Veteran detective- Mick "Scorcher" Kennedy and his partner, rookie detective, Richie, form an interesting partnership as they attempt to unravel all the threads of this tangled web of unanswered questions. A tragic crime that, at first, seems straightforward and simple becomes more complex and frustrating, as they come closer and closer to finding out what really happened to the Spaine family.
Irish-born Stephen Hogan's rich and naturally warm voice adds an authentic feel to the entire story. He personifies the character of Detective- Mick "Scorcher" Kennedy in a way that allows the reader to better feel the detective's excitement, his doubts and his frustration. I would definitely listen to more audio books narrated by Stephen Hogan.
A more complex plot with characters who didn't make catastrophic mistakes.
She didn't write about a place I wanted to 'be at' or people I wanted 'to know'. The characters were too fallible which is NOT why I read fiction - there is real life for that!
It dragged on and on....
Too much dialogue. Secrets left up the imagination at the end. The murderer recounted the murder in PERFECT detail.... unbelievable and disappointing.
Yes I would, because I really like Tana French as an author. I have been looking forward to reading this book as if being in withdrawal from her terrific stories and characters. I love the Dublinese which is probably easier to listen too for a foreigner than it would be to read. The narration forces me to really work at listening to unfamiliar idioms and the slang. But this story was so very disturbing to me as someone who is in the business of comforting people trying to help them sort through the devastation being wrought by the current economic climate, that I have been haunted since I finished it.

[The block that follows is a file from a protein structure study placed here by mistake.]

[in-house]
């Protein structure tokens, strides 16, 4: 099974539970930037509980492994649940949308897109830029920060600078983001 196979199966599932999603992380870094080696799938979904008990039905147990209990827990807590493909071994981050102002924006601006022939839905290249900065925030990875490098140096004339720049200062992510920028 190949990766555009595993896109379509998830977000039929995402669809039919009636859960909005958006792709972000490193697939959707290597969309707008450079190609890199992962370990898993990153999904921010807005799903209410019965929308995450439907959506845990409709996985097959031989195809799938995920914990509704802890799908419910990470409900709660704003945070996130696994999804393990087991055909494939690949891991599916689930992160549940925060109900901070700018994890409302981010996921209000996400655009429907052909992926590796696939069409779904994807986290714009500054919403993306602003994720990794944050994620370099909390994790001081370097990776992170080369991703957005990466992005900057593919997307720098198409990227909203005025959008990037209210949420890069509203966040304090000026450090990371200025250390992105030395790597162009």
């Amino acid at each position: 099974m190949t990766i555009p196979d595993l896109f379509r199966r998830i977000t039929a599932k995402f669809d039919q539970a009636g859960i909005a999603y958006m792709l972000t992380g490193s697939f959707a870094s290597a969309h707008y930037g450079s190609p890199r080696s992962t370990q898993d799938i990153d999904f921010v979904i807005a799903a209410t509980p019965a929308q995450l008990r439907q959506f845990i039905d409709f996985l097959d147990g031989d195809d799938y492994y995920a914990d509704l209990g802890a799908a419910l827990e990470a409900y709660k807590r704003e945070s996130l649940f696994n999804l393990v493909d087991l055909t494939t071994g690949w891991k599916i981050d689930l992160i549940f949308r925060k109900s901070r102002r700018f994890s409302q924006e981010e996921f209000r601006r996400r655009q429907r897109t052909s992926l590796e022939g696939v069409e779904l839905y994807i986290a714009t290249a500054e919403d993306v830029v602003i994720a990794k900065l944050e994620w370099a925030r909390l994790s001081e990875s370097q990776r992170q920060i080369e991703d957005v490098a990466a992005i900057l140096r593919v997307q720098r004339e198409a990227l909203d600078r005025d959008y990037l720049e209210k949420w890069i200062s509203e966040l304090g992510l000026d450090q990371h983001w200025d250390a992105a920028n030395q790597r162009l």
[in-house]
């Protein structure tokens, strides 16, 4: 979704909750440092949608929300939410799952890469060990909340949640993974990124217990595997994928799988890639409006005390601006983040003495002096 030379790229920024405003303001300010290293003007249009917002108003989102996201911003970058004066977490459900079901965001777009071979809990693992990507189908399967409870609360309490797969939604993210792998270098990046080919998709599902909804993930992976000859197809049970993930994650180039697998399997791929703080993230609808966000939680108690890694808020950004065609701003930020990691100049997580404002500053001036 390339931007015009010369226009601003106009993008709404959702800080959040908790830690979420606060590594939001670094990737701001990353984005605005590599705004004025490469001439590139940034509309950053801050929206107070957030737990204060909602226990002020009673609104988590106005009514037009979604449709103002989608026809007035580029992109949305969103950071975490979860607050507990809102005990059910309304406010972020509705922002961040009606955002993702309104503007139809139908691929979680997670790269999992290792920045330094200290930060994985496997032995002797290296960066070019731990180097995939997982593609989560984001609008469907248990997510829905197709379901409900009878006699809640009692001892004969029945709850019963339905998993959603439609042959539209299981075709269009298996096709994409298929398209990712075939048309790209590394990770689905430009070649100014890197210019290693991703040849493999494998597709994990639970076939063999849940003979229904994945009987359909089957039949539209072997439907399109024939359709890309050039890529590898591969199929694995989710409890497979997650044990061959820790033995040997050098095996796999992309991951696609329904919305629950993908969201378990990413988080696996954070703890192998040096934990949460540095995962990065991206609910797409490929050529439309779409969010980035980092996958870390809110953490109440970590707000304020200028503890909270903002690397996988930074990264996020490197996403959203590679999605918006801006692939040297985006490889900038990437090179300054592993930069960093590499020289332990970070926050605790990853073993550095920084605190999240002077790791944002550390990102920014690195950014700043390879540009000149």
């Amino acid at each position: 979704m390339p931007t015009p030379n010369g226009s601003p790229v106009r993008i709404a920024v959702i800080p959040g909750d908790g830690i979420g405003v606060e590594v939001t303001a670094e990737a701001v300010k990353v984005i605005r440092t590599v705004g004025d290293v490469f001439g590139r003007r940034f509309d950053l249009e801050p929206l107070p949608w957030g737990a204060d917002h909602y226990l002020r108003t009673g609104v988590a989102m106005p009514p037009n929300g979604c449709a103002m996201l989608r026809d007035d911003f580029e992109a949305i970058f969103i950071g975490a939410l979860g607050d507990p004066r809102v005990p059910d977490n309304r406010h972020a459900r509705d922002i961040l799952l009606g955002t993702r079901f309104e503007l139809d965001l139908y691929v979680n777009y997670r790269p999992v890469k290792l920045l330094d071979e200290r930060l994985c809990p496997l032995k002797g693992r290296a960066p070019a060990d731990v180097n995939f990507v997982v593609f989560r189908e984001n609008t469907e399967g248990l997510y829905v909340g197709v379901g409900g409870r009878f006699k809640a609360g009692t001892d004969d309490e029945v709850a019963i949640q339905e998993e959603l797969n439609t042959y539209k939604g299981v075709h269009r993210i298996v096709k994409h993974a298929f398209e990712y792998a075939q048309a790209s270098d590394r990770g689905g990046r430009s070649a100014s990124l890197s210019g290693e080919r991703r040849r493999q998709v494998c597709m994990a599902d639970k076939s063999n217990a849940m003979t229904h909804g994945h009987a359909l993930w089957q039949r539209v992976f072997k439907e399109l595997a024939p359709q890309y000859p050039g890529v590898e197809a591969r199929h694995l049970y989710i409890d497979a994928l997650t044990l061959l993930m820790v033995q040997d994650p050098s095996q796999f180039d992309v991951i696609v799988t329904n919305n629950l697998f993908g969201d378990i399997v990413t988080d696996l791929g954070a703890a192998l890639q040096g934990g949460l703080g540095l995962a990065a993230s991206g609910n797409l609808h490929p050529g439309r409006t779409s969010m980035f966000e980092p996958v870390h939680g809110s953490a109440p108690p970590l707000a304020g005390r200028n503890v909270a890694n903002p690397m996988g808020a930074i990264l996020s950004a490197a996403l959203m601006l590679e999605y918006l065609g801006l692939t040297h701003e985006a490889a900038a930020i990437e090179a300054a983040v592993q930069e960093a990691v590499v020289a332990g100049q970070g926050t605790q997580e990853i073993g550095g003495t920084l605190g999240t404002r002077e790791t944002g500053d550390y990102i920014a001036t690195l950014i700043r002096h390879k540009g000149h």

The author has written a story that was meant to be a window and a mirror at the same time. I kept longing for some kind of logical thread to weave through the story, but the author's intention is discomfort. The story is not enjoyable, it is a tragedy as poignant as, Hamlet, Macbeth and Romeo and Juliet. I kept hoping for there to be a demon, some toxic poison lurking in the air, carbon monoxide, poisonous fumes from the tainted brown harbor. I wanted a reasonable explanation for the tragedy, but the expectation of the reader/listener, in the end, is to share everyone's burden of pain and terrible grief.
Riveting. Commanding. Balanced.
Yes, probably because I want to meet Mick Kennedy.
This is a story that may well be true for too many people whose lives are being devastated everyday more and more by the greed and cowardice of a few. My hope and prayer is that the "banksters" who seduce and dupe the inexperienced dreamers will one day be forced to invest in the world's economic recovery.
Ms. French's command of character and the building of a story are excellent. Wonderful building of basic moral questions about justice.